"There's a myth that anyone who has a liver problem has brought it on themselves" This quote is from a Crohn's disease patient living with a blocked portal vein hoping for a liver transplant (Independent 31st Oct 2010)

Saturday, 28 July 2012

Cancer free - but at what cost?

33 years after being diagnosed with Hep B I started treatment in April this year with a drug called Tenofovir, designed to suppress the reproduction of the virus as long as I take it for life.

For the first time since surgery for HCC cancer in 2010, my alpha fetoprotein (AFP) tumour marker has come back <1 - which in my books is zero, so undetectable.

Good news.

But before I hang out the bunting, I've only been taking Tenofovir for 15 weeks and already its reduced my kidney function to a flow rate of 68%.

Not so good news, as I have to take this drug for life if my viral load is to stay undetectable and my risk of HCC recurrance reduced.

I've reduced the dosage, and will have another blood test in a few days to see if that has helped stabilise the somewhat dramatic fall in eFGR.

Nothing is straightforward with HBV! Tricky little b**ger!

Thursday, 26 July 2012

Kidneys - how they work

As mentioned in my 29th March 2012 post, the possible downside of treatment with Tenofovir is the drug side effects. Significant long term ones are kidney damage and osteoporosis.

Since starting the drug, I've been tested every 3 months to see how my kidneys and bones are coping. My last 3 tests have shown the flow rate through my kidneys - the eFGR - dropping from 90% to now 68%. Laboratories use a blood serum test - creatinine - plus your age and sex to calculate the eFGR. My creatinine level has been rising in parallel with the eFGR falling. Creatinine is filtered out of the blood by the kidneys, so measuring levels is a good way to find out how well the kidneys are doing their job of filtering. If creatinine levels rise (as mine are) the filtering job of the kidneys is deficient.

I looked back at previous tests (it pays to keep copies of your blood test results for a long time), and T did a clever little spreadsheet which produced a colourful graph, showing clearly that from the time I started on Tenofovir the levels have changed quite quickly - in the wrong direction. We want the red line to go back up to around 90, and the blue line to drop back to around 60.

Spoke to Dr L yesterday, and he suggested reducing the dose of the Tenofovir. Normal protocol is not to reduce the dose until the patient's eFGR drops to <50 - but heck, why wait until your kidneys are at 50% efficiency? Makes no sense. What I'm doing is trying to stop the damage progressing any further than it has already! He also arranged to give me another eFGR blood test next week and then a further one at the standard 1 month date agreed with Heppy Doc.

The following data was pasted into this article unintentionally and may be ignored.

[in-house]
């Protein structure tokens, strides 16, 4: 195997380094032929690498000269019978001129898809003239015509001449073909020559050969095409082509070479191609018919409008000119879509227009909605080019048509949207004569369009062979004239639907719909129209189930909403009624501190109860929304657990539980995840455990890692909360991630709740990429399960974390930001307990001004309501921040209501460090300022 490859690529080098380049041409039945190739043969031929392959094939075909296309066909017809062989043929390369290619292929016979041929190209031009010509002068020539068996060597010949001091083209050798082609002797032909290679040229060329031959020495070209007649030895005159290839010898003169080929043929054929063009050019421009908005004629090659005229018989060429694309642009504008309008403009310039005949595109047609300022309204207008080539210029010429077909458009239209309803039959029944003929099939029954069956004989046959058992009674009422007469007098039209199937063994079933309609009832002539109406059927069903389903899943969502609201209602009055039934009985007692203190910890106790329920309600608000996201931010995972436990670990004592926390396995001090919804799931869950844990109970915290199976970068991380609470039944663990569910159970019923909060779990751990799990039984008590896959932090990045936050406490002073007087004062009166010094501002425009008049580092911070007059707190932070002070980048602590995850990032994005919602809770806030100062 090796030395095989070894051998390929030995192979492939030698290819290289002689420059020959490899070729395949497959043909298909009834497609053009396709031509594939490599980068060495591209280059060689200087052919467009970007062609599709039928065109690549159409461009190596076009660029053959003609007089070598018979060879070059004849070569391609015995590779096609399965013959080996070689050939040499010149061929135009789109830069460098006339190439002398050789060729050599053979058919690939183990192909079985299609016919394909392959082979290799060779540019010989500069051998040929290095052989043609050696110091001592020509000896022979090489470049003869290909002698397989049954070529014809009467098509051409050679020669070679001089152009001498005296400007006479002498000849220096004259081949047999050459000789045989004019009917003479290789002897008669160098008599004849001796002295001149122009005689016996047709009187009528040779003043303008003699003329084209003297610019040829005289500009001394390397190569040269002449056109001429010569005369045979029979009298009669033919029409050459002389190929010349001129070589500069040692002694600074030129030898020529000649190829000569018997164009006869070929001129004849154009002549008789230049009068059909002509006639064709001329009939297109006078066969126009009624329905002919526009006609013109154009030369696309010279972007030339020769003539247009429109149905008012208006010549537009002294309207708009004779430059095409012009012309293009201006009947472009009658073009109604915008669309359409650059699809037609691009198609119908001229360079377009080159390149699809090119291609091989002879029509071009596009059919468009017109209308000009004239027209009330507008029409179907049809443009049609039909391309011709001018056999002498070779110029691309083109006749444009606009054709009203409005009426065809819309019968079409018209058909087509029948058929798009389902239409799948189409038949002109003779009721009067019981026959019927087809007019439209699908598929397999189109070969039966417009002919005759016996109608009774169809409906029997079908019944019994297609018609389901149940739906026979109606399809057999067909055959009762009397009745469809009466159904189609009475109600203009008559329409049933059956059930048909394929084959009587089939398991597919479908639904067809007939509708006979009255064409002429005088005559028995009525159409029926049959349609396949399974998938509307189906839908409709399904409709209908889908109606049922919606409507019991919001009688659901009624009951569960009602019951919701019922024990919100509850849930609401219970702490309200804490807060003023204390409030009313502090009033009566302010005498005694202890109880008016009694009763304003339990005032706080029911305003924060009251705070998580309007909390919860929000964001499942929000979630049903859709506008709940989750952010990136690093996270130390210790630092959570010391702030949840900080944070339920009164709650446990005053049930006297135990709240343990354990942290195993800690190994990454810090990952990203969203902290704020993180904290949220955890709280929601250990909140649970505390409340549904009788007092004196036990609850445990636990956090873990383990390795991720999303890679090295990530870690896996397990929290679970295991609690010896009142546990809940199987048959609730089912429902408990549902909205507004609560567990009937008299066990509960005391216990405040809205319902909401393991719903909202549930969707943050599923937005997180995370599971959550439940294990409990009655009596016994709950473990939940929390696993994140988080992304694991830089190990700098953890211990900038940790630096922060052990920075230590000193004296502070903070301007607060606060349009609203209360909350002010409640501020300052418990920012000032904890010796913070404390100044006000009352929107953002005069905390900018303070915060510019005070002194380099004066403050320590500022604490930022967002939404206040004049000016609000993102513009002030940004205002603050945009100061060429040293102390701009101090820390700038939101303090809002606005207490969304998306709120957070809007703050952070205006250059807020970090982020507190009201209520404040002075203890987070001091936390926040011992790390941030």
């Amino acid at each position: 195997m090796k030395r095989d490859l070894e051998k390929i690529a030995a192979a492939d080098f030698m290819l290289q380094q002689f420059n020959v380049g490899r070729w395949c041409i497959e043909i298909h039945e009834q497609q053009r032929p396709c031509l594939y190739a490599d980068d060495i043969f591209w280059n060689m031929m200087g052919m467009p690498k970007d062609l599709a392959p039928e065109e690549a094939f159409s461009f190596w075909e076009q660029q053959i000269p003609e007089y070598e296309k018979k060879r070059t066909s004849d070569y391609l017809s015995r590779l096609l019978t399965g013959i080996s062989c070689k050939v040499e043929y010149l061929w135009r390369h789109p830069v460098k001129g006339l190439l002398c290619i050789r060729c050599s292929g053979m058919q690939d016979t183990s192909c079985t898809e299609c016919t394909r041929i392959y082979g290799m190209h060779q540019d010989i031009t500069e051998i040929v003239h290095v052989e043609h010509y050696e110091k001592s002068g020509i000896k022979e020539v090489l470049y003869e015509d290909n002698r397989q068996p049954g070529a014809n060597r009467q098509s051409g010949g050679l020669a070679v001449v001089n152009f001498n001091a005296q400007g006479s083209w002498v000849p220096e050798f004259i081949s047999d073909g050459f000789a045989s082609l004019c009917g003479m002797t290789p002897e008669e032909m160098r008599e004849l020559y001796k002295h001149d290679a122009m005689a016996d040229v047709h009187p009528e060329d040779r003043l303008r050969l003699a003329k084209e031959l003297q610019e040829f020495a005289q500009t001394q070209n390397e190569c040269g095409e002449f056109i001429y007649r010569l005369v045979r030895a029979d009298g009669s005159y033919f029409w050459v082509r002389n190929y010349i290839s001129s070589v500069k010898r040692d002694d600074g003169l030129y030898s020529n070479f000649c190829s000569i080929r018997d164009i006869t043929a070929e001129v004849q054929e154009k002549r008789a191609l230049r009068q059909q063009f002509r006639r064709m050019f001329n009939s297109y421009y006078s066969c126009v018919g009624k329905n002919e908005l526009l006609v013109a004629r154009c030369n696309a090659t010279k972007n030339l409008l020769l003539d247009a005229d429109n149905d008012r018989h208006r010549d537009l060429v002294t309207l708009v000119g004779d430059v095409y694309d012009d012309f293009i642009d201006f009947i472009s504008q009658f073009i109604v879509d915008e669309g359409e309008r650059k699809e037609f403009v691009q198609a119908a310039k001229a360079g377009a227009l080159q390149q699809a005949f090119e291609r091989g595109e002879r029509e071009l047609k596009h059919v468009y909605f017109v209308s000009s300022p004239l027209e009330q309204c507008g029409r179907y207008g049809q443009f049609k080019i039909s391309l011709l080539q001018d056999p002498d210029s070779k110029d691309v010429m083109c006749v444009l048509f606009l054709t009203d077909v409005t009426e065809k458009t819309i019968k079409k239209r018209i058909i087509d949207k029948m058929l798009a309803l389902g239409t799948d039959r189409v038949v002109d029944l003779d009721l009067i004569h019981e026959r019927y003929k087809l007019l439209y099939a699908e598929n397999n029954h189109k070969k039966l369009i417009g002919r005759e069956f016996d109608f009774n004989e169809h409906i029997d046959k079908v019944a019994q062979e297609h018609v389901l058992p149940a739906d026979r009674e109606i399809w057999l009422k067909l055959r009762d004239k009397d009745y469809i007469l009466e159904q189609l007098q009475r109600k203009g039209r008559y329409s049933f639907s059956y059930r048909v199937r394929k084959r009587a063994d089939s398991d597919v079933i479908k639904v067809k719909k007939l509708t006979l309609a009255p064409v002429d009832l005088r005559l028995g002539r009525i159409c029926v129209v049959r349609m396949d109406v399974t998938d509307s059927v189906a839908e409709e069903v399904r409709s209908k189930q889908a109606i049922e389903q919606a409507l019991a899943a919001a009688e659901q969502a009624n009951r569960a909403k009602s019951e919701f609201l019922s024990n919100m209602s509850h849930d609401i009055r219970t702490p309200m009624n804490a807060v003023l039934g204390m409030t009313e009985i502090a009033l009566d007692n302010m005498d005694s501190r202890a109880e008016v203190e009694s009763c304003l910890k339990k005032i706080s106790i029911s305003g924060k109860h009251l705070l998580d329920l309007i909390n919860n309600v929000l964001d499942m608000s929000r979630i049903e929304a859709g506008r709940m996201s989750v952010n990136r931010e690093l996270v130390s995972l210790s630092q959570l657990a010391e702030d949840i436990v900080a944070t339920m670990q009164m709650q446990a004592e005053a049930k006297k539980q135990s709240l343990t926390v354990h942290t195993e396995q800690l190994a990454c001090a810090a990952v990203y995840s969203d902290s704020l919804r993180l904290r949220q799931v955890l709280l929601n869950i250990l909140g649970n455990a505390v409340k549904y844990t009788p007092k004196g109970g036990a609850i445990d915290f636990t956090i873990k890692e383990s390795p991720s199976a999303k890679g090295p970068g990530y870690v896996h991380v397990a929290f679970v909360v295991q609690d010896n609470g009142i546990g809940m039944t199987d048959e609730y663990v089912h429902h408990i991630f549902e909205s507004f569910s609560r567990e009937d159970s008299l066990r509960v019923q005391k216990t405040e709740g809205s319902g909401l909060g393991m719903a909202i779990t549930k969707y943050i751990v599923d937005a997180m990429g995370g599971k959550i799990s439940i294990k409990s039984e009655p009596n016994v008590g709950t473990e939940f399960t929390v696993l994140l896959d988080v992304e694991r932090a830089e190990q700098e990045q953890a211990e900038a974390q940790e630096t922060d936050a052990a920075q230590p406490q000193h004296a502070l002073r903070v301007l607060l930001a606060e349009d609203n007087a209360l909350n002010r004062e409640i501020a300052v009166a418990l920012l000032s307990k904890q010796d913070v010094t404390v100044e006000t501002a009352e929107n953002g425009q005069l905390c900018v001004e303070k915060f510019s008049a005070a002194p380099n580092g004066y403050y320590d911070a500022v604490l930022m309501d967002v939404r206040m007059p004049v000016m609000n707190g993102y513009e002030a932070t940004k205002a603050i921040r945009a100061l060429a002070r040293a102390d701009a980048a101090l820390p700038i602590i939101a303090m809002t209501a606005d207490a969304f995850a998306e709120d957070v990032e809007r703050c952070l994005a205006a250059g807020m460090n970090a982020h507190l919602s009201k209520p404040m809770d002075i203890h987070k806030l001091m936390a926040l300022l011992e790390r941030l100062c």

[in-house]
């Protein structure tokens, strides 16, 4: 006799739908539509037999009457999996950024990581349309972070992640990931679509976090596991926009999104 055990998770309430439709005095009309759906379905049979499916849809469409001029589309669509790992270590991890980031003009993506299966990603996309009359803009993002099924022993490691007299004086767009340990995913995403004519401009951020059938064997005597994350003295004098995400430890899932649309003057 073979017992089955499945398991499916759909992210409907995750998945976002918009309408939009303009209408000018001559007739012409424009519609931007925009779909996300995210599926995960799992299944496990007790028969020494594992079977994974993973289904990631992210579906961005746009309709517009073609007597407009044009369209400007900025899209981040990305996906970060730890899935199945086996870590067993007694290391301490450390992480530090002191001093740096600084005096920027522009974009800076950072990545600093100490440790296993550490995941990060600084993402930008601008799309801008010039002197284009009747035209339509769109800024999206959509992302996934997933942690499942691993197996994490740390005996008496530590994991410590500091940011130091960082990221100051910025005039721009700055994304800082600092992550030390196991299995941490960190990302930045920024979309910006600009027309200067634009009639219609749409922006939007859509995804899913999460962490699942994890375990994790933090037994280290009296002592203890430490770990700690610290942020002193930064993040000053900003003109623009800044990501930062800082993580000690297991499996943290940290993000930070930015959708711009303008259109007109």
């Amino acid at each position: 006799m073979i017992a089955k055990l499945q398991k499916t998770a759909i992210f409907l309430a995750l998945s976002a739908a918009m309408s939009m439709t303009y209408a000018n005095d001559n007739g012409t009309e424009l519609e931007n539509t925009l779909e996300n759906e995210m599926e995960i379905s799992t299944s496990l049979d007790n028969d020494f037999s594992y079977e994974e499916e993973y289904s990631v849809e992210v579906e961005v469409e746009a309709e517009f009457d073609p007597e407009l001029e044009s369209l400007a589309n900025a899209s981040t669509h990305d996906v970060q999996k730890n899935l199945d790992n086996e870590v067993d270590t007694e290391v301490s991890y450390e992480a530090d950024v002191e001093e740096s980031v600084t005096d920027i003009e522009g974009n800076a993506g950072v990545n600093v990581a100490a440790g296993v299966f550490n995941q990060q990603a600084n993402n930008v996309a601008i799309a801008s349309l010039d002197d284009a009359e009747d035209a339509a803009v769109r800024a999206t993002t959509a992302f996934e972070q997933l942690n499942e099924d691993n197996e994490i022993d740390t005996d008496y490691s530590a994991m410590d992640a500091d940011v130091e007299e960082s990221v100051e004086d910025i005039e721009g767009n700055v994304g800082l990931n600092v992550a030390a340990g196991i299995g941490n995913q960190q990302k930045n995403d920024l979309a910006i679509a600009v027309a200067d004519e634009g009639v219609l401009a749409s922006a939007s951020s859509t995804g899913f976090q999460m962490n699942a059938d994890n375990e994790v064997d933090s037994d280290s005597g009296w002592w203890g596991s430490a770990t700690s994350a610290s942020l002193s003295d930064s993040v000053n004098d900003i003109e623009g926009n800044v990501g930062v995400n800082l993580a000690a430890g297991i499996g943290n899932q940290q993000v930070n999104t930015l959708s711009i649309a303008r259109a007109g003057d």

A friend on the liver support forum recommended nettle tea as its good for your kidneys. Nettles are also packed with Vitamin K (something us with poorly livers get low on, it clots your blood), calcium, copper, iron, magnesium, manganese, phosphorus, potassium, selenium, sulfur and zinc, as well as loadsa B vitamins. With a slice of lemon, a sprinkle of sugar, and while holding my nose to avoid the taste (it tastes like I imagine eating grass or hay would taste) its just about palatable!

Wednesday, 4 July 2012

All done and dusted for 6 months

Within the space of 10 days have had my 3 month hepatology check-up (just waiting for current viral load result), my 6-month cancer check up (all clear for now, counting the days to 2 years post and then I will be over another hurdle), and an unexpected gastroenterology outpatients (havent seen him for about a year) where he gave me some paperwork for an AFP in 6 months and agreement to book another MRI in 6 months.

Despite our very un-summery weather, our strawberry plants have produced a bumper crop.  3kg picked in one day yesterday, in the rain!  So today is strawberry jam making day - yum

Also sending love and best wishes to my sister-in-law K, who was rushed into ICU a few days ago with pneumonia, but who has make a remarkable recovery and is on the mend.